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High speed optical coherence microscopy with autofocus adjustment and a miniaturized endoscopic imaging probe.

Aguirre AD, Sawinski J, Huang SW, Zhou C, Denk W, Fujimoto JG - Opt Express (2010)

Bottom Line: The system utilized a novel polarization compensation method to combat wavelength dependent source polarization and achieve broadband electro-optic phase modulation compatible with ultrahigh axial resolution.In addition, the system incorporated an auto-focusing feature that enables precise, near real-time alignment of the confocal and coherence gates in tissue, allowing user-friendly optimization of image quality during the imaging procedure.Ex vivo cellular images of human esophagus, colon, and cervix as well as in vivo results from human skin are presented.

View Article: PubMed Central - PubMed

Affiliation: Research Laboratory of Electronics and Department of Electrical Engineering and Computer Science, Massachusetts Institute of Technology, 77 Massachusetts Avenue, Cambridge, MA 02139 USA.

ABSTRACT
Optical coherence microscopy (OCM) is a promising technique for high resolution cellular imaging in human tissues. An OCM system for high-speed en face cellular resolution imaging was developed at 1060 nm wavelength at frame rates up to 5 Hz with resolutions of < 4 microm axial and < 2 microm transverse. The system utilized a novel polarization compensation method to combat wavelength dependent source polarization and achieve broadband electro-optic phase modulation compatible with ultrahigh axial resolution. In addition, the system incorporated an auto-focusing feature that enables precise, near real-time alignment of the confocal and coherence gates in tissue, allowing user-friendly optimization of image quality during the imaging procedure. Ex vivo cellular images of human esophagus, colon, and cervix as well as in vivo results from human skin are presented. Finally, the system design is demonstrated with a miniaturized piezoelectric fiber-scanning probe which can be adapted for laparoscopic and endoscopic imaging applications.

Show MeSH
Schematic of the reference arm optical delay line used for dispersion compensation and path length scanning. FC, fiber collimator. DCG, dispersion compensating glass. QWP, quarter waveplate. M, mirror. R, retroreflector. CM, curved mirror. SM, stationary mirror. G, grating.
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g002: Schematic of the reference arm optical delay line used for dispersion compensation and path length scanning. FC, fiber collimator. DCG, dispersion compensating glass. QWP, quarter waveplate. M, mirror. R, retroreflector. CM, curved mirror. SM, stationary mirror. G, grating.

Mentions: The reference optical delay line used for dispersion compensation and depth scanning is shown in Fig. 2Fig. 2


High speed optical coherence microscopy with autofocus adjustment and a miniaturized endoscopic imaging probe.

Aguirre AD, Sawinski J, Huang SW, Zhou C, Denk W, Fujimoto JG - Opt Express (2010)

Schematic of the reference arm optical delay line used for dispersion compensation and path length scanning. FC, fiber collimator. DCG, dispersion compensating glass. QWP, quarter waveplate. M, mirror. R, retroreflector. CM, curved mirror. SM, stationary mirror. G, grating.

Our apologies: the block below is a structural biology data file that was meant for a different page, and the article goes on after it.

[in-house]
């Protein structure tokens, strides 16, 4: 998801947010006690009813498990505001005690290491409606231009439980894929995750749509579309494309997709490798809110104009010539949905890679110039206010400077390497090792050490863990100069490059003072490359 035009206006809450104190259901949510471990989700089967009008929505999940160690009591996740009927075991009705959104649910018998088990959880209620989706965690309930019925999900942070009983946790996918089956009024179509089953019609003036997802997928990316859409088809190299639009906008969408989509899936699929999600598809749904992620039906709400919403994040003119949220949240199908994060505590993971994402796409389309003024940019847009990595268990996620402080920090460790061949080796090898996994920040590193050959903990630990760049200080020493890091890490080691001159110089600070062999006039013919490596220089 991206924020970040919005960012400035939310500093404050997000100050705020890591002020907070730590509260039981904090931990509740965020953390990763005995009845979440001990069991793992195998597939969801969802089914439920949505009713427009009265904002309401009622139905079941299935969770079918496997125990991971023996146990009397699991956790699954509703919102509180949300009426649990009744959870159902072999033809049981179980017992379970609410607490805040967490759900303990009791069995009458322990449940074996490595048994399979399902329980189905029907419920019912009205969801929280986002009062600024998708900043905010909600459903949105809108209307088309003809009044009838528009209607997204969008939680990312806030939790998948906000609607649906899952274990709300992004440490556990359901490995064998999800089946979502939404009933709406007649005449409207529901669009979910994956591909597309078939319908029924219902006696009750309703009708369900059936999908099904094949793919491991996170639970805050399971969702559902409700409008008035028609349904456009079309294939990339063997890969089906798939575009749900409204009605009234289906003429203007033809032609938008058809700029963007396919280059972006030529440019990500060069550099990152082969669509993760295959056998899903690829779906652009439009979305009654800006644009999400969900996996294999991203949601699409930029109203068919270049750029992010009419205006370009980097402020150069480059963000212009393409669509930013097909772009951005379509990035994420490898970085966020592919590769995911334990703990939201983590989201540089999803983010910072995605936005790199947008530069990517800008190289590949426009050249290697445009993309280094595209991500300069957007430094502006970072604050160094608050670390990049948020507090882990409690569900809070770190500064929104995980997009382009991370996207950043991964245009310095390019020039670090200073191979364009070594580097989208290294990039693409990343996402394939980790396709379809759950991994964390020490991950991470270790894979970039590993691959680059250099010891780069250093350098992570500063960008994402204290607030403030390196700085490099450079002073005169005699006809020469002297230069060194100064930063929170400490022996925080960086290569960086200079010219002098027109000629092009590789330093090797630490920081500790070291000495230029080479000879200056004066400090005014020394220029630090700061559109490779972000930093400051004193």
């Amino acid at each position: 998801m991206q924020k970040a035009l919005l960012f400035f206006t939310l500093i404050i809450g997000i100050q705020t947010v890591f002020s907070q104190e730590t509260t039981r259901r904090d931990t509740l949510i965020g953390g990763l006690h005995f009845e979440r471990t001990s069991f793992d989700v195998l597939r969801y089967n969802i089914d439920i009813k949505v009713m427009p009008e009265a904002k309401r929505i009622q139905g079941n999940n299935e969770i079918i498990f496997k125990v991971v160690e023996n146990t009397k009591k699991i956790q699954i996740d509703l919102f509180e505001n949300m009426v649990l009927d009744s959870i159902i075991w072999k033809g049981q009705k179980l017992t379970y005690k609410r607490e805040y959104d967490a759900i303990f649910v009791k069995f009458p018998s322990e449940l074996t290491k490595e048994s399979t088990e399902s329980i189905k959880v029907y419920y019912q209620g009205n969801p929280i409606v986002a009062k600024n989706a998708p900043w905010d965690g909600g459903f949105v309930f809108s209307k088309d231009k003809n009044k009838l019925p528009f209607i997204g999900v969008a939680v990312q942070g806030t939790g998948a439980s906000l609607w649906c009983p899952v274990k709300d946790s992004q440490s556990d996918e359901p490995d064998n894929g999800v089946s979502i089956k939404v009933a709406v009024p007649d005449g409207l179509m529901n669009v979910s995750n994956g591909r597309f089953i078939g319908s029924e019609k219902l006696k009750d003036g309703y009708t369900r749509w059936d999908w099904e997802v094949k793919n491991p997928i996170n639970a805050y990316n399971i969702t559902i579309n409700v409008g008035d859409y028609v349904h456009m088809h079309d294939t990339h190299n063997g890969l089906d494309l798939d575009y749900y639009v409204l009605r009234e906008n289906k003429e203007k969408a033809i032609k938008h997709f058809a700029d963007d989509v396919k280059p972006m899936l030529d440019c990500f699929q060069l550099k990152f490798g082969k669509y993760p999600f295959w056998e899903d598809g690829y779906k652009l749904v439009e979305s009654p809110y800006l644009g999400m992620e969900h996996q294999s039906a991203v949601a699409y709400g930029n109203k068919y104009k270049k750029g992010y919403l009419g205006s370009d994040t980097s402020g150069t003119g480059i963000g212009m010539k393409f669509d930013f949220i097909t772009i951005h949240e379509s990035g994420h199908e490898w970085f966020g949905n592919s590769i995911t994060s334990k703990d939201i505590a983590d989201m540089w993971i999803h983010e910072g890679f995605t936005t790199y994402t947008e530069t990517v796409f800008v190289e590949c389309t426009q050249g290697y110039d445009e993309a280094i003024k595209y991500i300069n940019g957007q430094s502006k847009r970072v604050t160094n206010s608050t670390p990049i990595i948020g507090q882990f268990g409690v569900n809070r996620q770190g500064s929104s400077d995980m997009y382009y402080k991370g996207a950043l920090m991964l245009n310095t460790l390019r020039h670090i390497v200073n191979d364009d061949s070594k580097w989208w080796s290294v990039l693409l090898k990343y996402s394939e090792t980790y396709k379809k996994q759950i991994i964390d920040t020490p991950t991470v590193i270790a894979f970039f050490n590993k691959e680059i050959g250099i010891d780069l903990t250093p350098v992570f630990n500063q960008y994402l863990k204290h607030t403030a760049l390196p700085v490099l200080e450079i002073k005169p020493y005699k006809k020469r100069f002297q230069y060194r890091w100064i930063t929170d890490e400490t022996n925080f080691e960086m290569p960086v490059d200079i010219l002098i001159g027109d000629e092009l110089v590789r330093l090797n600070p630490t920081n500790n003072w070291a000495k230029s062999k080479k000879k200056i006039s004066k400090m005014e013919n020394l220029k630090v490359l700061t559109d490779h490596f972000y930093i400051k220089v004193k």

© Copyright Policy - open-access
Related In: Results  -  Collection

License
Show All Figures
getmorefigures.php?uid=PMC2908909&req=5

g002: Schematic of the reference arm optical delay line used for dispersion compensation and path length scanning. FC, fiber collimator. DCG, dispersion compensating glass. QWP, quarter waveplate. M, mirror. R, retroreflector. CM, curved mirror. SM, stationary mirror. G, grating.
Mentions: The reference optical delay line used for dispersion compensation and depth scanning is shown in Fig. 2Fig. 2

Bottom Line: The system utilized a novel polarization compensation method to combat wavelength dependent source polarization and achieve broadband electro-optic phase modulation compatible with ultrahigh axial resolution.In addition, the system incorporated an auto-focusing feature that enables precise, near real-time alignment of the confocal and coherence gates in tissue, allowing user-friendly optimization of image quality during the imaging procedure.Ex vivo cellular images of human esophagus, colon, and cervix as well as in vivo results from human skin are presented.

View Article: PubMed Central - PubMed

Affiliation: Research Laboratory of Electronics and Department of Electrical Engineering and Computer Science, Massachusetts Institute of Technology, 77 Massachusetts Avenue, Cambridge, MA 02139 USA.

ABSTRACT
Optical coherence microscopy (OCM) is a promising technique for high resolution cellular imaging in human tissues. An OCM system for high-speed en face cellular resolution imaging was developed at 1060 nm wavelength at frame rates up to 5 Hz with resolutions of < 4 microm axial and < 2 microm transverse. The system utilized a novel polarization compensation method to combat wavelength dependent source polarization and achieve broadband electro-optic phase modulation compatible with ultrahigh axial resolution. In addition, the system incorporated an auto-focusing feature that enables precise, near real-time alignment of the confocal and coherence gates in tissue, allowing user-friendly optimization of image quality during the imaging procedure. Ex vivo cellular images of human esophagus, colon, and cervix as well as in vivo results from human skin are presented. Finally, the system design is demonstrated with a miniaturized piezoelectric fiber-scanning probe which can be adapted for laparoscopic and endoscopic imaging applications.

Show MeSH